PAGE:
What is the Collaborative Process?
The Collaborative Process is an approach to separation or divorce that helps protect the dignity and long-term interests of all family members.
This non-adversarial approach is client-centered and deals with issues that the parties themselves identify as important, whereas a court process may not. Collaboratively-trained lawyers assist their respective clients to identify key issues and to communicate constructively toward a resolution without going to Court.
The Collaborative Process can also involve additional interdisciplinary specialists who are also collaboratively trained. In such instances, the interdisciplinary professionals work together as part of the collaborative team and apply their respective areas of expertise toward the achievement of cost-saving and enduring agreements.
Within the Collaborative Process, the professionals and the parties involved commit to Working Together for Better Solutions. In order to fully support the parties in settling their issues and reaching an agreement, the lawyers, other professionals, and parties all sign a participation agreement (sample coming soon), to agree to the way they will work together. Under this agreement, the professionals are disqualified from assisting the parties in the event the matter proceeds to Court.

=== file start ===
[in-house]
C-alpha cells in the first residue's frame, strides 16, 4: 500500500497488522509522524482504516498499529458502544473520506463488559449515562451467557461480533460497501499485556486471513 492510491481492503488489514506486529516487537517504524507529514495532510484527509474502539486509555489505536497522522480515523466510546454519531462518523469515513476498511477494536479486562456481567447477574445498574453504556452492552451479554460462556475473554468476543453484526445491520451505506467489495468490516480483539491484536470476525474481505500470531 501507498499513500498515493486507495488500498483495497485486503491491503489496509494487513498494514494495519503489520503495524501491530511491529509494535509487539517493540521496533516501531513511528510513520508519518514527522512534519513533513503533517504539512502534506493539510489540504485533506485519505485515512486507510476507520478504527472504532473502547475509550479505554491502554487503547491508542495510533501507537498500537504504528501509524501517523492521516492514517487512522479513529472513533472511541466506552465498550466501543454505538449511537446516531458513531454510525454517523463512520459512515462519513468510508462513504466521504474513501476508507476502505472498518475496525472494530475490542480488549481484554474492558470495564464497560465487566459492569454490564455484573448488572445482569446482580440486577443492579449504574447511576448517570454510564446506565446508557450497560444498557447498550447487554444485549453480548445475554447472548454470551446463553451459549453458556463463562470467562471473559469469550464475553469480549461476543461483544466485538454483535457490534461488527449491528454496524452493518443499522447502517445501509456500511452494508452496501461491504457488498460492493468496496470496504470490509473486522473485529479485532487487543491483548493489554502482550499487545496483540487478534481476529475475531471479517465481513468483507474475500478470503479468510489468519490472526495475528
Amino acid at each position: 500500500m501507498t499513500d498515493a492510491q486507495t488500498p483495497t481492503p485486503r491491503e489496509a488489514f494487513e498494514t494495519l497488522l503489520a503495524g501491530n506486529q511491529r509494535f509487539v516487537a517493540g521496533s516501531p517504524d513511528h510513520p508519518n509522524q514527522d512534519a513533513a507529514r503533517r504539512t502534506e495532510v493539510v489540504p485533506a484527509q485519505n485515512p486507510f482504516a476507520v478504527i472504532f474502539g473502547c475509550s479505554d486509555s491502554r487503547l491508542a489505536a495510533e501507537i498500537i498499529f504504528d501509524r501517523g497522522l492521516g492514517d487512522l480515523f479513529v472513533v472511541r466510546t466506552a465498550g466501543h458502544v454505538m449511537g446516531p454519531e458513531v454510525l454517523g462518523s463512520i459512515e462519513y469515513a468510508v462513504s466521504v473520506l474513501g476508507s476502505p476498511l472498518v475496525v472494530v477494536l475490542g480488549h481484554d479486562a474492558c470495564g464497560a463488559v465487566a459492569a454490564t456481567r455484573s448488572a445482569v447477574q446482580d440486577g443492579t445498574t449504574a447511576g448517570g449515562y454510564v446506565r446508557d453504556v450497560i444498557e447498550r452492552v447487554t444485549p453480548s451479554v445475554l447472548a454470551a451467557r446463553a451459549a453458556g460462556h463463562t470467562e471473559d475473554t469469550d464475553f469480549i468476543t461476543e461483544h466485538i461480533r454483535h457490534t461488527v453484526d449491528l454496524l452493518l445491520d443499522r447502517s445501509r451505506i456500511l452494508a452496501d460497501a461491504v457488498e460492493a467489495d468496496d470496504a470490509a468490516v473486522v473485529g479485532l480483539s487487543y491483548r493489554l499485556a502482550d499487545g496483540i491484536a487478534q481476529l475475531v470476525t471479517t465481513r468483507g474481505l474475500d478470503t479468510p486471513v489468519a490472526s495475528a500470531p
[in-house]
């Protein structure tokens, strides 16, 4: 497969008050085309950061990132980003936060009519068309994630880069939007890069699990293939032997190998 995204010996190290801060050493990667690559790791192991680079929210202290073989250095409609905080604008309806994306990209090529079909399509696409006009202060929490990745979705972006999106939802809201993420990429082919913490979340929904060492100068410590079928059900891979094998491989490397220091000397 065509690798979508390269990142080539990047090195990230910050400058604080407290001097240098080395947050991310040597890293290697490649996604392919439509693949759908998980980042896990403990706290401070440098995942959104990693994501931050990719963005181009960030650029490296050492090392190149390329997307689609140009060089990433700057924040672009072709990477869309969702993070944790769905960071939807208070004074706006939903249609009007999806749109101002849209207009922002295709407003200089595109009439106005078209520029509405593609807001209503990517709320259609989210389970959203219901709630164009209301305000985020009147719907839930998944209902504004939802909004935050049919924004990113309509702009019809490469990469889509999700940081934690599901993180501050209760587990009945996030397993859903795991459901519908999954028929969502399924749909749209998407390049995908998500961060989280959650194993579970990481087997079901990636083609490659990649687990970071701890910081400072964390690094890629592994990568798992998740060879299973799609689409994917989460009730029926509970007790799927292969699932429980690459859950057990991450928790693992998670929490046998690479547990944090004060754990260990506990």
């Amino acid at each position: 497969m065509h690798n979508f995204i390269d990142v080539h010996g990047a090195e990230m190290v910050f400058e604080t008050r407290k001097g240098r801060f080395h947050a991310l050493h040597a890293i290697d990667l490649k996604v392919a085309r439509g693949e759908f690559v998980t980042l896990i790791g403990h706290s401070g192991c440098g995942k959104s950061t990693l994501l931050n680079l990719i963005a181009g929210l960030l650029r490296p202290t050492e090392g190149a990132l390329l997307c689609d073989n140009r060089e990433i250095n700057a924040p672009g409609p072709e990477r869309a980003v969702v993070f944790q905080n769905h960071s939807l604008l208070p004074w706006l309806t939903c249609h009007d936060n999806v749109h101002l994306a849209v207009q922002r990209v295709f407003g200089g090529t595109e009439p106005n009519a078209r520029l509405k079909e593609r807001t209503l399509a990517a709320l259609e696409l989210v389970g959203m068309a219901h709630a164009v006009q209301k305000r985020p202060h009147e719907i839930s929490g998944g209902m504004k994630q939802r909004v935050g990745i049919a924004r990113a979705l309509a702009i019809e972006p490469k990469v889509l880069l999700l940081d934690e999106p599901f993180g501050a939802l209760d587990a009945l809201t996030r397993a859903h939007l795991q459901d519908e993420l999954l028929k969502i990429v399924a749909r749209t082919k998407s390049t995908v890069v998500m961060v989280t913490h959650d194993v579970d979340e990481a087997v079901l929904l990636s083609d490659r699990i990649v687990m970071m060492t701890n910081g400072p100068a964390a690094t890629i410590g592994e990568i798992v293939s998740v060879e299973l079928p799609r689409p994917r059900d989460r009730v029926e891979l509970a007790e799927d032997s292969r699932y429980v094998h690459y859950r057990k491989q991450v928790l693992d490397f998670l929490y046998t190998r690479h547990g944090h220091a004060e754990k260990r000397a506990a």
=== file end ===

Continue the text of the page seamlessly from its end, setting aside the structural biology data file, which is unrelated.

Given the design and ability to involve interdisciplinary specialists as needed, the Collaborative Process is uniquely able to address the needs of all parties impacted by separation or divorce and can be less time consuming, less costly and provide better long-term resolutions than other separation or divorce process options.
Why should I use Collaborative Divorce when most divorces are settled out of court?
Although it is true that approximately 90% of all non-collaborative family law cases are eventually settled out of court, litigation approaches are still adversarial, which differs greatly from the Collaborative Separation/Divorce Process. Even though both Collaborative and non-Collaborative approaches can lead to a settlement, as indicated below there are a number of important factors to consider when determining which separation or divorce process option to select.
The Great Orange Dispute
The ‘Great Orange Dispute’ is often used as an illustration of the Collaborative Separation/Divorce Process